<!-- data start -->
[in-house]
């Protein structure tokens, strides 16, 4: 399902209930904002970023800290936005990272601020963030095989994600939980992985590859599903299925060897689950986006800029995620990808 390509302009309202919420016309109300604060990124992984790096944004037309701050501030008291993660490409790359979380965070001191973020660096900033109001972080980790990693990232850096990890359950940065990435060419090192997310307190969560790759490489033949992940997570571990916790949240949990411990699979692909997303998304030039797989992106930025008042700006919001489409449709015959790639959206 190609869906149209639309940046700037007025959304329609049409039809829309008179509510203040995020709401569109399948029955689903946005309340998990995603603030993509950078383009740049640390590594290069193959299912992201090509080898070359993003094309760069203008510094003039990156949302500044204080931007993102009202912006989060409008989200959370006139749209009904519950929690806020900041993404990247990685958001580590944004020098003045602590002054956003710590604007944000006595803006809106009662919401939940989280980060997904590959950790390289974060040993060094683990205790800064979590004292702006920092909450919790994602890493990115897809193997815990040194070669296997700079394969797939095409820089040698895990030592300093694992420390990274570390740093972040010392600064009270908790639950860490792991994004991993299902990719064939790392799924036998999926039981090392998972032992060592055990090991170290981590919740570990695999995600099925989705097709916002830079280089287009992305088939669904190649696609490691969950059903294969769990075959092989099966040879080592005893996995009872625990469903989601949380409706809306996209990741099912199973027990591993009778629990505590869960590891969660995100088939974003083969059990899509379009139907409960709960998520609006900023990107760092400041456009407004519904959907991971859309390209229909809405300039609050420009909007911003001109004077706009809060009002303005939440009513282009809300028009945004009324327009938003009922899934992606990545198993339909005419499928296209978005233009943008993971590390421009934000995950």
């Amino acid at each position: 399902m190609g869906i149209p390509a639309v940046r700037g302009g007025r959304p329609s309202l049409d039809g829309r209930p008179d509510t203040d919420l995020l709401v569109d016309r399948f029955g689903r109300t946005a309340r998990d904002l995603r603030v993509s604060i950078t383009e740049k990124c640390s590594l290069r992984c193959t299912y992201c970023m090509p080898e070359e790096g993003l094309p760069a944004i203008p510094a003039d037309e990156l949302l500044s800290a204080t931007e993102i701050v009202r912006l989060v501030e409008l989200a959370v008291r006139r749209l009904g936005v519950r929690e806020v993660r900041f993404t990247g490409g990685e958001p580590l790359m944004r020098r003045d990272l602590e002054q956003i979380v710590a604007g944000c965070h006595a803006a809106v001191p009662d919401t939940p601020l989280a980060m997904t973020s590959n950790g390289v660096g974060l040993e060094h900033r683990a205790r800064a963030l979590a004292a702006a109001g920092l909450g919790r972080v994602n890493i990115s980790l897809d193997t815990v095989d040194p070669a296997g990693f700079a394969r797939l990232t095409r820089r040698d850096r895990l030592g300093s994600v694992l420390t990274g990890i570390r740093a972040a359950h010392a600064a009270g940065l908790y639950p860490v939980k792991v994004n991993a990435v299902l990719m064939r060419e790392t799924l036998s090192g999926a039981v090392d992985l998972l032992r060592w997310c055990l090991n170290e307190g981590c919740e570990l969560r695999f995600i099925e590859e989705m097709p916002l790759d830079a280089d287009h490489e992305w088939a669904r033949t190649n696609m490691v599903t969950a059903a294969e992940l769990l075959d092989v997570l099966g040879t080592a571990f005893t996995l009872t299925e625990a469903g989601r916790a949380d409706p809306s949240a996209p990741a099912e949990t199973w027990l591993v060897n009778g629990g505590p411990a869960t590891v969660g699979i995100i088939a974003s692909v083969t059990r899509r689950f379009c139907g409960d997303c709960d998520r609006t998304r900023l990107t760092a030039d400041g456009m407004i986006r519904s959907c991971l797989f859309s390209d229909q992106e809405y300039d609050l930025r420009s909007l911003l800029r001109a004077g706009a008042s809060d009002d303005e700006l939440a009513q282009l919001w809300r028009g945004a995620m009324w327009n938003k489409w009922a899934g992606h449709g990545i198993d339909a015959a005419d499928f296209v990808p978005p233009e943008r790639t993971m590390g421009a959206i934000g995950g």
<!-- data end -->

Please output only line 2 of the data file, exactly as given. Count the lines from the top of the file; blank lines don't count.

């Protein structure tokens, strides 16, 4: 399902209930904002970023800290936005990272601020963030095989994600939980992985590859599903299925060897689950986006800029995620990808 390509302009309202919420016309109300604060990124992984790096944004037309701050501030008291993660490409790359979380965070001191973020660096900033109001972080980790990693990232850096990890359950940065990435060419090192997310307190969560790759490489033949992940997570571990916790949240949990411990699979692909997303998304030039797989992106930025008042700006919001489409449709015959790639959206 190609869906149209639309940046700037007025959304329609049409039809829309008179509510203040995020709401569109399948029955689903946005309340998990995603603030993509950078383009740049640390590594290069193959299912992201090509080898070359993003094309760069203008510094003039990156949302500044204080931007993102009202912006989060409008989200959370006139749209009904519950929690806020900041993404990247990685958001580590944004020098003045602590002054956003710590604007944000006595803006809106009662919401939940989280980060997904590959950790390289974060040993060094683990205790800064979590004292702006920092909450919790994602890493990115897809193997815990040194070669296997700079394969797939095409820089040698895990030592300093694992420390990274570390740093972040010392600064009270908790639950860490792991994004991993299902990719064939790392799924036998999926039981090392998972032992060592055990090991170290981590919740570990695999995600099925989705097709916002830079280089287009992305088939669904190649696609490691969950059903294969769990075959092989099966040879080592005893996995009872625990469903989601949380409706809306996209990741099912199973027990591993009778629990505590869960590891969660995100088939974003083969059990899509379009139907409960709960998520609006900023990107760092400041456009407004519904959907991971859309390209229909809405300039609050420009909007911003001109004077706009809060009002303005939440009513282009809300028009945004009324327009938003009922899934992606990545198993339909005419499928296209978005233009943008993971590390421009934000995950």